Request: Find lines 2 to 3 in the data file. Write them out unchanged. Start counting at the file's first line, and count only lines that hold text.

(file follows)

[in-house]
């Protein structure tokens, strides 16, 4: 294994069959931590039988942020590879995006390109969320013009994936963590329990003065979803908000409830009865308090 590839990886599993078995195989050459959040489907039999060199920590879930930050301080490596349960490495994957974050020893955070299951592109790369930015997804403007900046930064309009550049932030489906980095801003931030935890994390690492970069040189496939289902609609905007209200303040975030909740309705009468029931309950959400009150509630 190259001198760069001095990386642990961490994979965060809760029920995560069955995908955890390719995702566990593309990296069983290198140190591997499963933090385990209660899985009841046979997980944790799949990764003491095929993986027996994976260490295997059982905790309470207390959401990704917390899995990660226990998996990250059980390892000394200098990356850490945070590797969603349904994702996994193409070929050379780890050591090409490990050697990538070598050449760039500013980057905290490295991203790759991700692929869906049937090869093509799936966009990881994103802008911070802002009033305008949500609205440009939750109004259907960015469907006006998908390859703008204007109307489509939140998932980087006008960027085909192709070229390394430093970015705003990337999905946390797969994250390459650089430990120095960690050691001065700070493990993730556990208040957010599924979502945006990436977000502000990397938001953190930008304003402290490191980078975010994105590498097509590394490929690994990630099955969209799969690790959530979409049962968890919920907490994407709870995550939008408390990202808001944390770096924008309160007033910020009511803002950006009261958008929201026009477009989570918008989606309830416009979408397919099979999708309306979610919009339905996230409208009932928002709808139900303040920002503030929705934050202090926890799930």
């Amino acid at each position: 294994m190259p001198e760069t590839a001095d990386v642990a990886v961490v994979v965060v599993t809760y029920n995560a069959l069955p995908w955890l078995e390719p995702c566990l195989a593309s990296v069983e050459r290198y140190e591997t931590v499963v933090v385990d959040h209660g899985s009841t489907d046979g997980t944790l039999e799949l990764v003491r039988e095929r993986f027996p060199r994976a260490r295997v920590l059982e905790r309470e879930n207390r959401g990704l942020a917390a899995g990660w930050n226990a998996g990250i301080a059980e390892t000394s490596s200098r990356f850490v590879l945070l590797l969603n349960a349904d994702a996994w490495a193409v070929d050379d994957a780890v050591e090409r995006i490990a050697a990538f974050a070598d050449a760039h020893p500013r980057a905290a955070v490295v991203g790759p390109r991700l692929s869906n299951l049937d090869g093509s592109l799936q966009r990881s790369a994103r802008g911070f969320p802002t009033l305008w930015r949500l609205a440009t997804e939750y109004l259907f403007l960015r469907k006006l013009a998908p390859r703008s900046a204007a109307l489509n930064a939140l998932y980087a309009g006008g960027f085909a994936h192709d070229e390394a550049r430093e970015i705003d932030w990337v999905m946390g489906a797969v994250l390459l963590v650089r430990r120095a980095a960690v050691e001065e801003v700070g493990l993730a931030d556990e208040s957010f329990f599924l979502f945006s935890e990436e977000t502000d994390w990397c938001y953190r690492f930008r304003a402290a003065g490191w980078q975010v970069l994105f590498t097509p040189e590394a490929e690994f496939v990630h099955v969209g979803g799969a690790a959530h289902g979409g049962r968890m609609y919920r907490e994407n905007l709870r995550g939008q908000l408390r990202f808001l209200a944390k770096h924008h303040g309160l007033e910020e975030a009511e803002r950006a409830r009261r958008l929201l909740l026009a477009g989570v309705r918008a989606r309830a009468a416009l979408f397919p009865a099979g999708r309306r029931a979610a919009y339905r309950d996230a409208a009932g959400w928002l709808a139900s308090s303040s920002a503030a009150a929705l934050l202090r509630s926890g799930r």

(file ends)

């Protein structure tokens, strides 16, 4: 294994069959931590039988942020590879995006390109969320013009994936963590329990003065979803908000409830009865308090 590839990886599993078995195989050459959040489907039999060199920590879930930050301080490596349960490495994957974050020893955070299951592109790369930015997804403007900046930064309009550049932030489906980095801003931030935890994390690492970069040189496939289902609609905007209200303040975030909740309705009468029931309950959400009150509630 190259001198760069001095990386642990961490994979965060809760029920995560069955995908955890390719995702566990593309990296069983290198140190591997499963933090385990209660899985009841046979997980944790799949990764003491095929993986027996994976260490295997059982905790309470207390959401990704917390899995990660226990998996990250059980390892000394200098990356850490945070590797969603349904994702996994193409070929050379780890050591090409490990050697990538070598050449760039500013980057905290490295991203790759991700692929869906049937090869093509799936966009990881994103802008911070802002009033305008949500609205440009939750109004259907960015469907006006998908390859703008204007109307489509939140998932980087006008960027085909192709070229390394430093970015705003990337999905946390797969994250390459650089430990120095960690050691001065700070493990993730556990208040957010599924979502945006990436977000502000990397938001953190930008304003402290490191980078975010994105590498097509590394490929690994990630099955969209799969690790959530979409049962968890919920907490994407709870995550939008408390990202808001944390770096924008309160007033910020009511803002950006009261958008929201026009477009989570918008989606309830416009979408397919099979999708309306979610919009339905996230409208009932928002709808139900303040920002503030929705934050202090926890799930």
């Amino acid at each position: 294994m190259p001198e760069t590839a001095d990386v642990a990886v961490v994979v965060v599993t809760y029920n995560a069959l069955p995908w955890l078995e390719p995702c566990l195989a593309s990296v069983e050459r290198y140190e591997t931590v499963v933090v385990d959040h209660g899985s009841t489907d046979g997980t944790l039999e799949l990764v003491r039988e095929r993986f027996p060199r994976a260490r295997v920590l059982e905790r309470e879930n207390r959401g990704l942020a917390a899995g990660w930050n226990a998996g990250i301080a059980e390892t000394s490596s200098r990356f850490v590879l945070l590797l969603n349960a349904d994702a996994w490495a193409v070929d050379d994957a780890v050591e090409r995006i490990a050697a990538f974050a070598d050449a760039h020893p500013r980057a905290a955070v490295v991203g790759p390109r991700l692929s869906n299951l049937d090869g093509s592109l799936q966009r990881s790369a994103r802008g911070f969320p802002t009033l305008w930015r949500l609205a440009t997804e939750y109004l259907f403007l960015r469907k006006l013009a998908p390859r703008s900046a204007a109307l489509n930064a939140l998932y980087a309009g006008g960027f085909a994936h192709d070229e390394a550049r430093e970015i705003d932030w990337v999905m946390g489906a797969v994250l390459l963590v650089r430990r120095a980095a960690v050691e001065e801003v700070g493990l993730a931030d556990e208040s957010f329990f599924l979502f945006s935890e990436e977000t502000d994390w990397c938001y953190r690492f930008r304003a402290a003065g490191w980078q975010v970069l994105f590498t097509p040189e590394a490929e690994f496939v990630h099955v969209g979803g799969a690790a959530h289902g979409g049962r968890m609609y919920r907490e994407n905007l709870r995550g939008q908000l408390r990202f808001l209200a944390k770096h924008h303040g309160l007033e910020e975030a009511e803002r950006a409830r009261r958008l929201l909740l026009a477009g989570v309705r918008a989606r309830a009468a416009l979408f397919p009865a099979g999708r309306r029931a979610a919009y339905r309950d996230a409208a009932g959400w928002l709808a139900s308090s303040s920002a503030a009150a929705l934050l202090r509630s926890g799930r």